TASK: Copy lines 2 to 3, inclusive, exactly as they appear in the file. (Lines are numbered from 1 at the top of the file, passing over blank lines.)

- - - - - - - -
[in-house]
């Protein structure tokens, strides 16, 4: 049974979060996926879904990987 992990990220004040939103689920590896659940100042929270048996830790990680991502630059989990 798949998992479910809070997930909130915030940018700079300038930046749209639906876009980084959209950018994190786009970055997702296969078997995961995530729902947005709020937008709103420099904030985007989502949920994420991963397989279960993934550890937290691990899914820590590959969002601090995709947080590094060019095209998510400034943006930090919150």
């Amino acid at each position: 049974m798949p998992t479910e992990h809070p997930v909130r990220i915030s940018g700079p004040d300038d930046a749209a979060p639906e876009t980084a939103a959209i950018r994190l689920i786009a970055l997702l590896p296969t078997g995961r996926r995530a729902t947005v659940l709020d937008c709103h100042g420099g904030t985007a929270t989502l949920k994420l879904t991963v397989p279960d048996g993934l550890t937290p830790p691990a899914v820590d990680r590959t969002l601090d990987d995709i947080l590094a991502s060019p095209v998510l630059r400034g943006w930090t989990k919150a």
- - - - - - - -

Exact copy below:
């Protein structure tokens, strides 16, 4: 049974979060996926879904990987 992990990220004040939103689920590896659940100042929270048996830790990680991502630059989990 798949998992479910809070997930909130915030940018700079300038930046749209639906876009980084959209950018994190786009970055997702296969078997995961995530729902947005709020937008709103420099904030985007989502949920994420991963397989279960993934550890937290691990899914820590590959969002601090995709947080590094060019095209998510400034943006930090919150």
């Amino acid at each position: 049974m798949p998992t479910e992990h809070p997930v909130r990220i915030s940018g700079p004040d300038d930046a749209a979060p639906e876009t980084a939103a959209i950018r994190l689920i786009a970055l997702l590896p296969t078997g995961r996926r995530a729902t947005v659940l709020d937008c709103h100042g420099g904030t985007a929270t989502l949920k994420l879904t991963v397989p279960d048996g993934l550890t937290p830790p691990a899914v820590d990680r590959t969002l601090d990987d995709i947080l590094a991502s060019p095209v998510l630059r400034g943006w930090t989990k919150a």